Survey: Majority of voters do not support religious discrimination

LGBTIQ+ advocates have renewed calls to review existing discrimination exemptions that allow religious organisations to discriminate against employees in light of the results of a new poll.

The YouGov Galaxy survey commissioned by the Centre of Independent Studies and published by News Limited revealed that 64% of respondents do not support religious organisations being allowed to refuse employment on the grounds of religion.

Spokesperson for national LGBTI advocacy group just.equal, Rodney Croome, said this figure, which is higher than the marriage equality Yes vote, shows Australians want an end to special legal privileges for religious organisations, including those proposed in the Federal Government’s Religious Discrimination Bill.

“Faith-based schools, hospitals, welfare agencies and aged care facilities in receipt of government funding should adhere to the same basic discrimination standards as other organisations, including when it comes to hiring and firing.”

“In my home state of Tasmania faith-based organisations are prohibited from discriminating on the basis of sexuality, marital status and other grounds and the same standard should apply nationally.”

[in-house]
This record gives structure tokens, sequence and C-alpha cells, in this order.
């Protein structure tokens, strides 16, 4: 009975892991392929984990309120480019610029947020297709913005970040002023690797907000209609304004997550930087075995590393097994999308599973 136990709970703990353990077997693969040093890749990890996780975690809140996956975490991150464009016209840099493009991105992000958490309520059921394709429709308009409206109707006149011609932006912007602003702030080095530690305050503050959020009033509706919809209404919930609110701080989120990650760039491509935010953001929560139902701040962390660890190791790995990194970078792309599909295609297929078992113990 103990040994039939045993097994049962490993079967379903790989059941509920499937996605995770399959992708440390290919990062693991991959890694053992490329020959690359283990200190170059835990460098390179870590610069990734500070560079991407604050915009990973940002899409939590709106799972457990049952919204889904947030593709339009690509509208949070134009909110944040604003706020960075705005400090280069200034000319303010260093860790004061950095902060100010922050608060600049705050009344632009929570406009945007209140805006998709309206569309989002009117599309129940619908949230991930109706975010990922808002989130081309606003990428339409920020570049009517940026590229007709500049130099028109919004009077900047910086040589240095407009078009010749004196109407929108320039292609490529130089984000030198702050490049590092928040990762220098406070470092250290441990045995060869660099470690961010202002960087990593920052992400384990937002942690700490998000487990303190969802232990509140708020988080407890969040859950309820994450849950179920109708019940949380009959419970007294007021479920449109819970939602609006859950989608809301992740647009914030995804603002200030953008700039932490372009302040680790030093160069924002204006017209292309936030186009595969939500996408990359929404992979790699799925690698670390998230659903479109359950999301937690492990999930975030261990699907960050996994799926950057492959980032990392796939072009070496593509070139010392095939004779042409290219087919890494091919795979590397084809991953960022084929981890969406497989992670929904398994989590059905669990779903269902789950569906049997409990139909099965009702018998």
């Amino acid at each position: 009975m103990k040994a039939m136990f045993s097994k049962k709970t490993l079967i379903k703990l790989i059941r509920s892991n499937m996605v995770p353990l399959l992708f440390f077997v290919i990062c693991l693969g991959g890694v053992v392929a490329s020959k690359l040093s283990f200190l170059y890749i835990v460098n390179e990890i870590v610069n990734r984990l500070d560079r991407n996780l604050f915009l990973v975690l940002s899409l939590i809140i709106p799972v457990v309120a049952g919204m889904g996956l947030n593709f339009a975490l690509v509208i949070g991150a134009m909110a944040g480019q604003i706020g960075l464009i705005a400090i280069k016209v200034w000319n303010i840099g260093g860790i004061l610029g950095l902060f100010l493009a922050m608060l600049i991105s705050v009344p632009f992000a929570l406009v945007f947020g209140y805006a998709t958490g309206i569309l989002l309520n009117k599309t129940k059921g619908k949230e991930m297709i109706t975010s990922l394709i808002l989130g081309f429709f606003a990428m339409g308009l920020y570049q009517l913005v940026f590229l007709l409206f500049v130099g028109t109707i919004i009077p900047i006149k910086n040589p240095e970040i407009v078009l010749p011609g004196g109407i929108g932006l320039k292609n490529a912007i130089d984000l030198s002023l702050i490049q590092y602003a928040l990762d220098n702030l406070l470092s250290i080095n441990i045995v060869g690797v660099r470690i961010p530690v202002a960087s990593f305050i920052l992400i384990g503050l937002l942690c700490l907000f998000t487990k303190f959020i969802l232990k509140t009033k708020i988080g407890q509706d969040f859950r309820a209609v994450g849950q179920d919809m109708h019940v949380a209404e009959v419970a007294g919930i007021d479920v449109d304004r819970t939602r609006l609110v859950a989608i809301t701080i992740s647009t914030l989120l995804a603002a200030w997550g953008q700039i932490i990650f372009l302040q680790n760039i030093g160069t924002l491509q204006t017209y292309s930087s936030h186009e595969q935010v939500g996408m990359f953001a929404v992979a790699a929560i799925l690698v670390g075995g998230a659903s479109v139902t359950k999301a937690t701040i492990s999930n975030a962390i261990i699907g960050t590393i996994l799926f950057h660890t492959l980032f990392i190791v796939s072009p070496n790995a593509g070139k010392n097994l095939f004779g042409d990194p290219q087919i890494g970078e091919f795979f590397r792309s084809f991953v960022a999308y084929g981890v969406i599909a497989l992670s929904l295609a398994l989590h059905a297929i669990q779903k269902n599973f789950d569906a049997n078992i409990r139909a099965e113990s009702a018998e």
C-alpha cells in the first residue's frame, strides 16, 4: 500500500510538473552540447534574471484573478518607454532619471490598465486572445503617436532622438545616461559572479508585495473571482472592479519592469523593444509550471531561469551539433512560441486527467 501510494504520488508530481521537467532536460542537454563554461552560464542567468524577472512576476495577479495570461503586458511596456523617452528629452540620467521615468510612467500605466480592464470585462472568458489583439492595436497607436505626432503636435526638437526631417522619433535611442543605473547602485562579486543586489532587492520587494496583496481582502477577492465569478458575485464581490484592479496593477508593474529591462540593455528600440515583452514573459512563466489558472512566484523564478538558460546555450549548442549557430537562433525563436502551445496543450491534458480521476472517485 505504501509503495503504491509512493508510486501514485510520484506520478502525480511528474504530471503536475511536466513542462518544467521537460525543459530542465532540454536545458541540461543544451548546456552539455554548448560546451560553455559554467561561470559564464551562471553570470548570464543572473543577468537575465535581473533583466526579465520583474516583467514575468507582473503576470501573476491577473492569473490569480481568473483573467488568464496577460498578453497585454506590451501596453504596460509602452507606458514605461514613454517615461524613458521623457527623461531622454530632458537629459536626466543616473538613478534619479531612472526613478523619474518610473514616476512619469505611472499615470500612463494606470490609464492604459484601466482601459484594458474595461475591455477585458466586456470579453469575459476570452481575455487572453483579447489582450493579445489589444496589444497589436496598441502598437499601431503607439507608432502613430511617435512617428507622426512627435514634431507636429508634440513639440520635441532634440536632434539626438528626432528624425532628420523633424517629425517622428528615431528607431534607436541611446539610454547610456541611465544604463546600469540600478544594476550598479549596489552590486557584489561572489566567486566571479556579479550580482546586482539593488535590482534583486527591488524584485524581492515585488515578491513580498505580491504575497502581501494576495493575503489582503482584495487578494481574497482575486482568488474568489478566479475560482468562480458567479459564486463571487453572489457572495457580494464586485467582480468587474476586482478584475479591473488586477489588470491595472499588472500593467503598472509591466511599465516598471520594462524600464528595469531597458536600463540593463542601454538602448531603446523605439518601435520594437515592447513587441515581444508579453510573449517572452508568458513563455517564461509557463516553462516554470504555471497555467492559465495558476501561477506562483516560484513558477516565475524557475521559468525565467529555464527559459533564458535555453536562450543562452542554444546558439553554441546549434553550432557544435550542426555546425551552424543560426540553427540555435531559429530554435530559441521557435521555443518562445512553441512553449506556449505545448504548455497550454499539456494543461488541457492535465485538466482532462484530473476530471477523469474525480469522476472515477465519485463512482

“All Australians deserve the same opportunities in life regardless of the religious beliefs of others.”

Croome has also welcomed the Federal Government’s decision not to table its Religious Discrimination Bill until next year. Prime Minister Scott Morrison announced the news late last week.

“The longer the debate goes on, the more Australians realise that the Government’s Bill will encourage discrimination rather than reduce it.”

Croome adds the CIS survey results echoes a just.equal survey commissioned from YouGov Galaxy in 2018, which found that 78% of Australians believe that religious schools should not be entitled to taxpayer funding if they discriminate against LGBTI teachers and students.

OIP Staff


 

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